Why is that such a big problem, you ask? Well, when you suddenly record something on the go, how will you know what it is that you recorded later on? The files it makes are named VOICE001.MP3, VOICE002.MP3 and so on, which doesn't say much. There is no keypad, touch screen or other data-entry method to give them names either. Of course, if the device has a real-time clock, you can look at the timestamp of the file to see when it was recorded, but with no such clock, all files created get an arbitrary creation time such as midnight on 1/1/2002, so you're left guessing.
Mind you, now it emerges that the H340 hardware does have a real-time clock, just that the firmware didn't use it. I just found out the most recent firmware upgrade adds a clock function, displaying the current time, and adding sensible timestamps to any files recorded. Which makes the iRiver slightly more useful for things other than listening to music.
(Of course, the firmware is still annoyingly clunky when it comes to doing some things; though now that it is confirmed that there is a clock inside the unit, Rockbox can make use of it when it is ported to it.)
Limor Fried, the designer of the home-made Altoids-tin MP3 player and television-sensitive sunglasses, has done it again, with a honest-to-goodness DIY analogue TB-303 clone. The x0xb0x, as she calls it, is apparently as close to a real 303 as one can get; Fried and her collaborators actually took apart a 303 and analysed the characteristics of all the components. Where it differs from a 303 is that it has USB and MIDI (and can be, literally, computer controlled), can control external synths, and has extra modes in the firmware. The unit will be available in kit form for around US$300 (about £160 or A$400); additionally, the designs will be released as open-source, which means that if you can source the exotic transistors used in it (and a list is given), you can make your own.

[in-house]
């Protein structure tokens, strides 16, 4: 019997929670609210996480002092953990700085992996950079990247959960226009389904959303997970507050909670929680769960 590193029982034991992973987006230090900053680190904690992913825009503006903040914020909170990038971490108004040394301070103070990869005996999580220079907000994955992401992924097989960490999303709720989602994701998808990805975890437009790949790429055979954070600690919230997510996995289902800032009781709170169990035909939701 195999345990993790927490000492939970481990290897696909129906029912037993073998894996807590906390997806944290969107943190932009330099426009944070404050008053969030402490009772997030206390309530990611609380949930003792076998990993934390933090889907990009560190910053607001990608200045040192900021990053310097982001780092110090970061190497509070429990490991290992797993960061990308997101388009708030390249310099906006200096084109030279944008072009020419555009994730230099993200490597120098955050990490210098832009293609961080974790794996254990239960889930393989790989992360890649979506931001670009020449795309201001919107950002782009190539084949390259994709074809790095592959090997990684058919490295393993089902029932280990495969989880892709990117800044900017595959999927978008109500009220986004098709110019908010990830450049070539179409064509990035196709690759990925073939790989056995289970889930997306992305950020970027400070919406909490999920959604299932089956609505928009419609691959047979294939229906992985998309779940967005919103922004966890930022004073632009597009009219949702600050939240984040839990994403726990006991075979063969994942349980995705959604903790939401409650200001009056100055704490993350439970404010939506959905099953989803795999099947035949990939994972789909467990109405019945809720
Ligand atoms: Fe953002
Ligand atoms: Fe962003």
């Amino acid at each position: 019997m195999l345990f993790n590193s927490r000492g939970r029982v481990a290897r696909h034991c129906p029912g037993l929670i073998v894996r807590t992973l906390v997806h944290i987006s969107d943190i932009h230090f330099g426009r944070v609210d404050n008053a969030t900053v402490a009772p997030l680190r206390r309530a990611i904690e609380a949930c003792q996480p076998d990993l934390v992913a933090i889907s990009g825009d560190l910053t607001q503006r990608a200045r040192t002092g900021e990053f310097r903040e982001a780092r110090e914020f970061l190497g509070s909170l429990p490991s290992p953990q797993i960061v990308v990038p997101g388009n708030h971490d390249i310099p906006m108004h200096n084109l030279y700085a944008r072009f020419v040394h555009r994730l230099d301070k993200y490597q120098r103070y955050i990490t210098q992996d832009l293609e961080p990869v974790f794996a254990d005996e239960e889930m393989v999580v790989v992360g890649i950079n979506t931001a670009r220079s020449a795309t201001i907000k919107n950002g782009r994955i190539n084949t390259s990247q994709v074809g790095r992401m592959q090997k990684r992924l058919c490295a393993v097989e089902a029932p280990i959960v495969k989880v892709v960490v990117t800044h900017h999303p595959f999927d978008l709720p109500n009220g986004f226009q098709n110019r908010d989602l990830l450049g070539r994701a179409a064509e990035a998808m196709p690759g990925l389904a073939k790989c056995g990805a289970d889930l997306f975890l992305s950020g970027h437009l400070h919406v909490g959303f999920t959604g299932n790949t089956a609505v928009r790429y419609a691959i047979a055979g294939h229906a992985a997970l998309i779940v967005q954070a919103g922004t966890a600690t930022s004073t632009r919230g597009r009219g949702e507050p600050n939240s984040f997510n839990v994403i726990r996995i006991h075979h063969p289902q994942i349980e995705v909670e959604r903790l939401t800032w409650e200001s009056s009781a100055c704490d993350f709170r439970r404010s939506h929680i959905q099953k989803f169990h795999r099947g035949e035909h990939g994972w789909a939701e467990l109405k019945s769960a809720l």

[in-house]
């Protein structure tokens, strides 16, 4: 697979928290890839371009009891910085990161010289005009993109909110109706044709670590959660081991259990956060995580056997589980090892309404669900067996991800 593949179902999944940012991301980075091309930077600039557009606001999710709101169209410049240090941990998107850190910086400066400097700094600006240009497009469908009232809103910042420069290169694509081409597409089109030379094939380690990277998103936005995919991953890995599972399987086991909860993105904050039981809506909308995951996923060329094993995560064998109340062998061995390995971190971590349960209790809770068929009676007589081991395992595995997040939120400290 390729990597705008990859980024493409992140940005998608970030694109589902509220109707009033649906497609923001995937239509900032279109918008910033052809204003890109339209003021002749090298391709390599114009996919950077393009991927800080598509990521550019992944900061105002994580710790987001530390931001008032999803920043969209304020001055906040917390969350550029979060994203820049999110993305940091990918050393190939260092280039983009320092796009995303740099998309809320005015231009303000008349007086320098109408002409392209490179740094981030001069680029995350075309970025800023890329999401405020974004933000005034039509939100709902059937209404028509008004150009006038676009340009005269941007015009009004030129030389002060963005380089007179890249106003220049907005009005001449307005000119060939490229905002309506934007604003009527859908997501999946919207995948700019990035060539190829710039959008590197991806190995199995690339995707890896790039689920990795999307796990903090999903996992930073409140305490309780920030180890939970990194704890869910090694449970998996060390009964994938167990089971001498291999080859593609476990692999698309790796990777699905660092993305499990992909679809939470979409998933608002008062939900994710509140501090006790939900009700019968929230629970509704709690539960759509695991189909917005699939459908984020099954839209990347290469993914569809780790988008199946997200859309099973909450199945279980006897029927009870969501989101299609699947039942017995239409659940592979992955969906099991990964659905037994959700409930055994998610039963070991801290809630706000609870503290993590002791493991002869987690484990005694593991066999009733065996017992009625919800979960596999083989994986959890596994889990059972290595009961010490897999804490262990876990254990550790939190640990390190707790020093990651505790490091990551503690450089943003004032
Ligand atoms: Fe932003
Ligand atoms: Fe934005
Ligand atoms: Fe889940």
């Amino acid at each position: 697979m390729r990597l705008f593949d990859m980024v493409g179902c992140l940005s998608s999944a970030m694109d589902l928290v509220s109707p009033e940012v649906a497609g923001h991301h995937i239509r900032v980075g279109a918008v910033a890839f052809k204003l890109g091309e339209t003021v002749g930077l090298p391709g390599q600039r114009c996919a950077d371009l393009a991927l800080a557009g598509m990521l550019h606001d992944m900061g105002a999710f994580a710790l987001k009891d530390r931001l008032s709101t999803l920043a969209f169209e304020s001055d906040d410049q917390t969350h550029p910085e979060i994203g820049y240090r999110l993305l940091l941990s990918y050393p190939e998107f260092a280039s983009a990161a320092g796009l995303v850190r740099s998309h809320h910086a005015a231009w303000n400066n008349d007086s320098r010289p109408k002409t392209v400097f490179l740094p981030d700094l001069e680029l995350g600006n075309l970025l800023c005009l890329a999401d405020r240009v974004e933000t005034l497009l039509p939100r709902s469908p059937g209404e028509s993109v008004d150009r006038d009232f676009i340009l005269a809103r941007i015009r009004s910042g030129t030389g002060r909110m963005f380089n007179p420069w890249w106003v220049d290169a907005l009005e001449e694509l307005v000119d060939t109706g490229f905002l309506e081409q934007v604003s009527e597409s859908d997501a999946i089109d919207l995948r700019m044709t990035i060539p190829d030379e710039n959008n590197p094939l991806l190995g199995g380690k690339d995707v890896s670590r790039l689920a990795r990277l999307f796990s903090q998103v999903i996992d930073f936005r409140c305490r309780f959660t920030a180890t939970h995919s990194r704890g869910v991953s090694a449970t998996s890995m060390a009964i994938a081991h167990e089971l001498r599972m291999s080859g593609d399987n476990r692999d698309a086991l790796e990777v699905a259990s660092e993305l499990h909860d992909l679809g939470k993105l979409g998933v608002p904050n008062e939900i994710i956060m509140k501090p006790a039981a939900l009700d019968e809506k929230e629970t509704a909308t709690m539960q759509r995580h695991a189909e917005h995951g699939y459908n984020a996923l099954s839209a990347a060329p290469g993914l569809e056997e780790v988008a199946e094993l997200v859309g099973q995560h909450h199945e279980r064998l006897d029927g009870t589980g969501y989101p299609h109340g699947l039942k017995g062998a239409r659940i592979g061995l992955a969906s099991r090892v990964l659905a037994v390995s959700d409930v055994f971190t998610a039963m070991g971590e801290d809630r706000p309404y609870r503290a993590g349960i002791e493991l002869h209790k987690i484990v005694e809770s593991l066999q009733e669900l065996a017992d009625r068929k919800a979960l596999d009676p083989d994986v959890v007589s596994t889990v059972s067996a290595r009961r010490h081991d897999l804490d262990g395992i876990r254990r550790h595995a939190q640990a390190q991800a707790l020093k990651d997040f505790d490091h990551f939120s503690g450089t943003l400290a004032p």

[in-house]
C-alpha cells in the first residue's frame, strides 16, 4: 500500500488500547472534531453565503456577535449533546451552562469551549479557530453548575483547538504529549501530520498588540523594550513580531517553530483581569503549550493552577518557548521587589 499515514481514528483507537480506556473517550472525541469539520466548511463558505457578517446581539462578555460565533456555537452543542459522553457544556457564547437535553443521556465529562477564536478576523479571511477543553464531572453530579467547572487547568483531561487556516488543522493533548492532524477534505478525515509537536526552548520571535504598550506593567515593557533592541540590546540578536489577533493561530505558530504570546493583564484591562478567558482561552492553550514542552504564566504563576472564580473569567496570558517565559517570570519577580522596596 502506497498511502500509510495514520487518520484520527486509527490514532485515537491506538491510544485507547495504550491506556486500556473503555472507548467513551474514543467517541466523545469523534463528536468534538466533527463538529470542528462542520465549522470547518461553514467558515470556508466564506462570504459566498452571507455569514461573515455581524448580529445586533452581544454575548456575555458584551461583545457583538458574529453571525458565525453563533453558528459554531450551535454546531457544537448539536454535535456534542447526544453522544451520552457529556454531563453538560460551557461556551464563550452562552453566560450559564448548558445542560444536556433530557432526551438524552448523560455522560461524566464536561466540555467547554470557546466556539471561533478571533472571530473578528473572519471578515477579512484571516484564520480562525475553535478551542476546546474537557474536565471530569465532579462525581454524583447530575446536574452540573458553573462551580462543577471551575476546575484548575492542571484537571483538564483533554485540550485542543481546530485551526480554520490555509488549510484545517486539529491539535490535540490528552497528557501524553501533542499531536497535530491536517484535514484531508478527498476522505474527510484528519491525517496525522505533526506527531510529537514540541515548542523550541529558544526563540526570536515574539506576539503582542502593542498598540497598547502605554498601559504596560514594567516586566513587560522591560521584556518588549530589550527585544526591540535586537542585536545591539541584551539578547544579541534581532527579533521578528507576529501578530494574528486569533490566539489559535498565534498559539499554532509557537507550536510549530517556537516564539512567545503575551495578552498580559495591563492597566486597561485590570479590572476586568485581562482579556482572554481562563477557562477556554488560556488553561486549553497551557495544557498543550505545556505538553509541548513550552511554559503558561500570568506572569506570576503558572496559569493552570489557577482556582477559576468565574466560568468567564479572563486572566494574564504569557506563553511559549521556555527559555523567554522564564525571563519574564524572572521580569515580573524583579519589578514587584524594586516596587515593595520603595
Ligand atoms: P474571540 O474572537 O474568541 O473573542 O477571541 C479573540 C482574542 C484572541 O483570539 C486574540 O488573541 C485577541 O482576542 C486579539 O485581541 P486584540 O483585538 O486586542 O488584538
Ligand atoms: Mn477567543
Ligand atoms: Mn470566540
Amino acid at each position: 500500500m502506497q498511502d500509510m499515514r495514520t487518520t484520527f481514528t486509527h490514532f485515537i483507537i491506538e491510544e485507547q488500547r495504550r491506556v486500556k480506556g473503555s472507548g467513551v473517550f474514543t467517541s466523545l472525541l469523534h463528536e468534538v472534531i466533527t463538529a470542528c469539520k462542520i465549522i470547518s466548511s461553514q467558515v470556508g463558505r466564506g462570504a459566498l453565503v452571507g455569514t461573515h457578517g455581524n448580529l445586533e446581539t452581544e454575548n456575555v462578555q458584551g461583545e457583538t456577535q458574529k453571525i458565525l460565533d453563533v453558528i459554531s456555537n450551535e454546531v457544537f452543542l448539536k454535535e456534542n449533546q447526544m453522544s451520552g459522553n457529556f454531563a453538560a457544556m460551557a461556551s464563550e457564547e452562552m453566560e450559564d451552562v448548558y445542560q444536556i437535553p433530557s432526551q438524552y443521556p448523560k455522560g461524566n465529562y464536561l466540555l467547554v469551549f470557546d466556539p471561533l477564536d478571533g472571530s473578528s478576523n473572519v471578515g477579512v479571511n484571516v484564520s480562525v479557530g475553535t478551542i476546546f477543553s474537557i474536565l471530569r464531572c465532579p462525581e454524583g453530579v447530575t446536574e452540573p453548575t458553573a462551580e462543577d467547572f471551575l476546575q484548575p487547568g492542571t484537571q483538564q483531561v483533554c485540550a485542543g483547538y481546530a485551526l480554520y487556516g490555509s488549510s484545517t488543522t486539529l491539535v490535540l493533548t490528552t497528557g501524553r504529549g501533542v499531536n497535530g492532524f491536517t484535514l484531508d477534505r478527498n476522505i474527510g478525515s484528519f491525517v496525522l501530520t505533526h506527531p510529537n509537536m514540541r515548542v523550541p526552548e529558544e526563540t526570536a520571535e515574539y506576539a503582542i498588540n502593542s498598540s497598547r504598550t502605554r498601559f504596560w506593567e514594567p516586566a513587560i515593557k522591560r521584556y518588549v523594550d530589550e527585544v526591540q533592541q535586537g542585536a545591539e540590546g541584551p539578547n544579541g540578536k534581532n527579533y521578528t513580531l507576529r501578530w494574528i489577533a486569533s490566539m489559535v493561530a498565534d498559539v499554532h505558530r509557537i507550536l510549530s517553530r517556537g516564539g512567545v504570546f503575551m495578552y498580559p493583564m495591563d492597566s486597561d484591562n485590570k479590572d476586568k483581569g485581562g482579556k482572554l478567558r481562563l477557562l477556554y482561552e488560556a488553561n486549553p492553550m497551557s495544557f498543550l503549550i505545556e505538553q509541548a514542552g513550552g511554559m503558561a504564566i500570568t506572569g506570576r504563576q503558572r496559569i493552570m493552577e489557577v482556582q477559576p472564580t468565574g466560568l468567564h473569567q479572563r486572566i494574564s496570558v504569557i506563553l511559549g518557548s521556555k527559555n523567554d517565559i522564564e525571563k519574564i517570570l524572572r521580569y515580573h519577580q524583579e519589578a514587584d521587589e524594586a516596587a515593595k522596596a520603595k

It looks like the people behind the Rockbox* MP3 player firmware/OS (which runs on Archos Jukebox series hardware) have started preliminary work on porting it to iRiver devices; they're starting on the (discontinued?) iHP-1x0 series, but hopefully that'll lead to an H-3x0 version as well (assuming that they're based on a similar architecture).
* not to be confused with Rocbox, a MP3 player brought out by rap record/fashion label Roc-A-Fella. (Hang on, aren't they part of Def Jam/Universal? If so, I wonder if their corporate parent knows that they're putting out a MP3 player.)
In MP3 player news, hackers are making progress reverse-engineering the iRiver firmware and loading mechanism, with a view to loading custom firmware into the unit. iRiver have used various mechanisms (checksums, encryption, disabling hardware debugging access) to make things difficult for them, but to no avail. Of course, iRiver could very easily sue them into oblivion under the DMCA, though would probably lose lots of sales doing that (including your humble narrator, who'd probably get another Archos instead); let's hope that iRiver decide not to be asshats about this.